Contrary to popular belief, penguins are not clumsy; they are very intelligent birds. Dyan likens them to cats:
"The penguins at the aquarium, for example, they know their names and they’ll respond when you call them — if they feel like it. They’re very much like a cat that way, in that if they want attention, they’ll come over and solicit it or respond when you call. And if they don’t, they’ll just ignore you and swim away in the other direction." (SOURCE: The Boston Globe)
Animations depict them as animals with awkward gaits, but they are actually very graceful. The penguin is the bird that can dive the deepest, therefore fulfilling an ecological niche that keeps the ecosystem balanced. Without penguins, our oceans would be greatly affected. In the same way, without clean oceans, penguins would die. Of the eighteen species of penguins, fourteen are already endangered or threatened to be endangered. Dyan points to two things that are causing the problem: climate change and human activity.
But, while we are harming penguins to the point of near-extinction, we are also their only hope for survival. If we don’t care for them, their numbers will continue to decline. Today, Dyan provides her expertise to both publications and conferences to educate the masses about penguins. Apparently, not so many people are worried, simply because they don’t understand the implications.
Dyan is adamant about caring for penguins; according to her, they are nature-indicators. If penguins are dying, it means our oceans are, as well. Without healthy oceans, we won’t have clean water to drink. So, caring for penguins will be a direct benefit for the human race, no matter how irrelevant it currently may seem. For Dyan, what’s important now is ensuring that we are aware of just how important penguins are.
Falling in Love with Animals
Dyan deNapoli was an awkward kid, a loner who took comfort in reading books. It was her way of escaping reality. Soon, she was even dreaming up her own characters, which kept her very entertained:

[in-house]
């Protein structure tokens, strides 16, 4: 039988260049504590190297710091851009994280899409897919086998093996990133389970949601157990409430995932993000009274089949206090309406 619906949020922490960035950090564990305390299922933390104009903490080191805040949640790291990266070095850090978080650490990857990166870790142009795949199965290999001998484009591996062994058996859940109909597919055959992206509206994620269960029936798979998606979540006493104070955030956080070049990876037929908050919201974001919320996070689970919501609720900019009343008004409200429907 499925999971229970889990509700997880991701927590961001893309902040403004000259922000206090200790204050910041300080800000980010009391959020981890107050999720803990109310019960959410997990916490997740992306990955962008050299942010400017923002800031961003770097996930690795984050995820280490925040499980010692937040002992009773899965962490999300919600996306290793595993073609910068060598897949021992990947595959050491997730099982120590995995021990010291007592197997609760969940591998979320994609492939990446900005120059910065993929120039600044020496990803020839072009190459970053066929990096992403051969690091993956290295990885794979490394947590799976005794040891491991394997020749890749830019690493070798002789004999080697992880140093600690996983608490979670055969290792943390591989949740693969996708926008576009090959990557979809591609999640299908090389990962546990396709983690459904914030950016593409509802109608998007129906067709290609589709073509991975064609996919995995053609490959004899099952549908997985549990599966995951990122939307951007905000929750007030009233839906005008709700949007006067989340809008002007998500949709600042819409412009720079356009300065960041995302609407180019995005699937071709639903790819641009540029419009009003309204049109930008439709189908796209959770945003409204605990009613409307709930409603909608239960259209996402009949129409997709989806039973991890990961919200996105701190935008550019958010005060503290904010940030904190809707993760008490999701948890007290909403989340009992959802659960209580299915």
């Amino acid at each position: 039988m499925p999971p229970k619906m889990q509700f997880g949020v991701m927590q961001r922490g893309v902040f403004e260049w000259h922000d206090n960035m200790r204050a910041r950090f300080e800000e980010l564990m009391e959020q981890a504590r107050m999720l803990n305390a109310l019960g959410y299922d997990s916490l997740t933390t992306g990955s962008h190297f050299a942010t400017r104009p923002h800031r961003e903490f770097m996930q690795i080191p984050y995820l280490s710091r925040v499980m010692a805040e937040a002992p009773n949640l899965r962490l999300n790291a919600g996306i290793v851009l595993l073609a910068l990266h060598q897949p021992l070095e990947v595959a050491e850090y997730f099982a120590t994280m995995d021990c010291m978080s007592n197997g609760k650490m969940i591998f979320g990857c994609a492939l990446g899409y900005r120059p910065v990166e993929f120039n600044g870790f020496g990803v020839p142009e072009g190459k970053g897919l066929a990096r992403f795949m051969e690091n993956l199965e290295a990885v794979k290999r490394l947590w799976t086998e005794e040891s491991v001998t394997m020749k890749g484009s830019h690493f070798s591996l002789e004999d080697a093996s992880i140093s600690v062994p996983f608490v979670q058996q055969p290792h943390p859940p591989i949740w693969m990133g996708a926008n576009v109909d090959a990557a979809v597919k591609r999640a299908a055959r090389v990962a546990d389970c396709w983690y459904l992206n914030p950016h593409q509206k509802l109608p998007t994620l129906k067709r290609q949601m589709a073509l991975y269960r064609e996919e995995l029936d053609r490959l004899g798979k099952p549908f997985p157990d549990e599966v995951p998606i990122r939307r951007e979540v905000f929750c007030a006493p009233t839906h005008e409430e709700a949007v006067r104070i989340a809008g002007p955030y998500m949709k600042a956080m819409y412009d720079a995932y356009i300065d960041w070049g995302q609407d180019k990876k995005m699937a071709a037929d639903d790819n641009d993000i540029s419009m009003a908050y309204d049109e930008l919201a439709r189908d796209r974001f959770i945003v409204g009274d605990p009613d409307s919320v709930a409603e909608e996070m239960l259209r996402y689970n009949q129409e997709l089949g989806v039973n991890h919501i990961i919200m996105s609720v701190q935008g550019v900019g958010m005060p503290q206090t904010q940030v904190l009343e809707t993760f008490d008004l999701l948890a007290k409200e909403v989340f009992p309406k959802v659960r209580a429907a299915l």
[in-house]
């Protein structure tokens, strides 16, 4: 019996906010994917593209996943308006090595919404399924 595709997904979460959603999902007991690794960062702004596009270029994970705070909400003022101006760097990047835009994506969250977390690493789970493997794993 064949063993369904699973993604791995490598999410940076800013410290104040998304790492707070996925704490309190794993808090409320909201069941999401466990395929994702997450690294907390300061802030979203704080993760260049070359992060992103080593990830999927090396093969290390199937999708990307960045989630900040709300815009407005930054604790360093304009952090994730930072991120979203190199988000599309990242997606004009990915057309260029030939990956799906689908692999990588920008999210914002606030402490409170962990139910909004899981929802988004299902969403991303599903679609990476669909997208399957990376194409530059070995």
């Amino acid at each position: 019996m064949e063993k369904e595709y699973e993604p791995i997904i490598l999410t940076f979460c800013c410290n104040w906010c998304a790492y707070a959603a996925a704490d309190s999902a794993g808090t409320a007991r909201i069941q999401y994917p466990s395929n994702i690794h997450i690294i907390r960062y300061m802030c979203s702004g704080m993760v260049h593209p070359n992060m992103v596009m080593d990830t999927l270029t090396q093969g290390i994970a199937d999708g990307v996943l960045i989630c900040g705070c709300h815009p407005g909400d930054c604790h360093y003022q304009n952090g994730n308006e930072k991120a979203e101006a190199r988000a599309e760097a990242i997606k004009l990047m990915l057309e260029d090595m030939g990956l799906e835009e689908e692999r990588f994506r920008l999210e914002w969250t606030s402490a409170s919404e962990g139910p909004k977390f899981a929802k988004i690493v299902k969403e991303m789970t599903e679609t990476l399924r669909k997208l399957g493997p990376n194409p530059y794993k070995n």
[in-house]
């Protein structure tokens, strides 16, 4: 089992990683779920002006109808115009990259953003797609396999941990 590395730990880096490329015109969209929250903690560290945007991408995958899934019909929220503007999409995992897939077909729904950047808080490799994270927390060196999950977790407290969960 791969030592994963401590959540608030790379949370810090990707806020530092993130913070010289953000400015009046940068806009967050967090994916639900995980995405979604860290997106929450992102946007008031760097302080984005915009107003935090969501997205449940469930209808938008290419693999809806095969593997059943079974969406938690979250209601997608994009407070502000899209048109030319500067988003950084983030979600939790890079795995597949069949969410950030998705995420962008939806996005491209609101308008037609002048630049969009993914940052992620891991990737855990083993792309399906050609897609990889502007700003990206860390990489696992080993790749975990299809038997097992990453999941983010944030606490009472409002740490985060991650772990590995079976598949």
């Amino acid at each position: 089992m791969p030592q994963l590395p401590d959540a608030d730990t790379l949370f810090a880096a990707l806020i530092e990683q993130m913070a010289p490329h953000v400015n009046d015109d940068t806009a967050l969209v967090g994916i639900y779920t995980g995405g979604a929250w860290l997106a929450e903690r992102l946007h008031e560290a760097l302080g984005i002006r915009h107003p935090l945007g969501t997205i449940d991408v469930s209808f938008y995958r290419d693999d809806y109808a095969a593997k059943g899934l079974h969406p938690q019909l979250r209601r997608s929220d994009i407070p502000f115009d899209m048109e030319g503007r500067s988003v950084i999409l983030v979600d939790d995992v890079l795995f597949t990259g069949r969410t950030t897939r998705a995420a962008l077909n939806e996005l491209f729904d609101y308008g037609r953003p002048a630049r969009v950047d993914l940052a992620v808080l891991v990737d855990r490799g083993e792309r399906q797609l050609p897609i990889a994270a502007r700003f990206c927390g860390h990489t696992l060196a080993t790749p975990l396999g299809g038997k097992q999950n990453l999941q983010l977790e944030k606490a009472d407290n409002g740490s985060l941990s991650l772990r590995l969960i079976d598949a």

"I learned to read at the age of five, and quickly became a voracious reader. Libraries were my church, and throughout my childhood, I would borrow and devour up to ten library books each week. Though people who know me now would never believe it, I was a shy and socially awkward child, and books were a way of temporarily escaping my feelings of discomfort and loneliness. Through books, I could enter other exciting worlds, both real and imagined.
I also began writing at an early age. First, I dabbled in poetry, and later I began crafting short stories. These stories were another way to escape; only this time, I was the one creating the worlds and the characters and the action in the stories. Using my vivid imagination in this way—bringing something to life where there had previously been nothing—was empowering and fulfilling." (SOURCE: National Writing Project)
When she was only five years old, her parents took her to the Miami Seaquarium. That was the first time she ever saw a dolphin up-close, and she fell in love with them right away. In fact, she began harboring a dream to become a dolphin trainer one day, and it was all she could think about in the weeks that followed. She knew, above all, that she wanted a career that would keep her close to nature. When she spoke at TED, she jested about Flipper being her idol since she was a little girl and up to when she was in her thirties.